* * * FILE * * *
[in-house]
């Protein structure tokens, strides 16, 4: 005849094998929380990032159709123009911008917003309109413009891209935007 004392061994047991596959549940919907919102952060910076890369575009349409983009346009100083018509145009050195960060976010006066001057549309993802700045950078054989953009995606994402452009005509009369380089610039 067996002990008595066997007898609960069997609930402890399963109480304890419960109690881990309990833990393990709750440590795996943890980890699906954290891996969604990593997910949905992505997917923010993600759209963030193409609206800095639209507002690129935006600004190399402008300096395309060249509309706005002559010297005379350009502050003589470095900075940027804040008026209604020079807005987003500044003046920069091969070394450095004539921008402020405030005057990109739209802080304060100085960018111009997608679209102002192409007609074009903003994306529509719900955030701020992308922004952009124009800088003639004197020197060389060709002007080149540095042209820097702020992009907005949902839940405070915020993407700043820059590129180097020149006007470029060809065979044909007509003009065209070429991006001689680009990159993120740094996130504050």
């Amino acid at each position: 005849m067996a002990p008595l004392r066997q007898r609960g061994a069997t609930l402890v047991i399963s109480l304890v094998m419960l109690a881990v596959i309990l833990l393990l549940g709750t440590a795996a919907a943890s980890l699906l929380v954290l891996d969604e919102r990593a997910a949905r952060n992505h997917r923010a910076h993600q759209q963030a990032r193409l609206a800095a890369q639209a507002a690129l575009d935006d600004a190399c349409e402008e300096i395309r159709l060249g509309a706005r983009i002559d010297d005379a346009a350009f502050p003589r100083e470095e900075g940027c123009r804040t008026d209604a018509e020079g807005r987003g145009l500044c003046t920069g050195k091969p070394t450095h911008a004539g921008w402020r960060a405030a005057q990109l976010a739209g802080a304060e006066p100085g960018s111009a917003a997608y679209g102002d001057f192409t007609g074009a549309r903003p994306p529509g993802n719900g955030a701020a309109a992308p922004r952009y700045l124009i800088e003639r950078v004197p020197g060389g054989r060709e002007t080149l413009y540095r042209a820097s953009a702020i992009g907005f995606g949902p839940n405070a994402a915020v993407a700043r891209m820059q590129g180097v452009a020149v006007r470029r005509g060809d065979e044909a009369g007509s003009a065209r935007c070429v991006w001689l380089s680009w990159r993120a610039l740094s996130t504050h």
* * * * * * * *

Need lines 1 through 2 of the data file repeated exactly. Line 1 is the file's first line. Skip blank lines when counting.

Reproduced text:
[in-house]
């Protein structure tokens, strides 16, 4: 005849094998929380990032159709123009911008917003309109413009891209935007 004392061994047991596959549940919907919102952060910076890369575009349409983009346009100083018509145009050195960060976010006066001057549309993802700045950078054989953009995606994402452009005509009369380089610039 067996002990008595066997007898609960069997609930402890399963109480304890419960109690881990309990833990393990709750440590795996943890980890699906954290891996969604990593997910949905992505997917923010993600759209963030193409609206800095639209507002690129935006600004190399402008300096395309060249509309706005002559010297005379350009502050003589470095900075940027804040008026209604020079807005987003500044003046920069091969070394450095004539921008402020405030005057990109739209802080304060100085960018111009997608679209102002192409007609074009903003994306529509719900955030701020992308922004952009124009800088003639004197020197060389060709002007080149540095042209820097702020992009907005949902839940405070915020993407700043820059590129180097020149006007470029060809065979044909007509003009065209070429991006001689680009990159993120740094996130504050």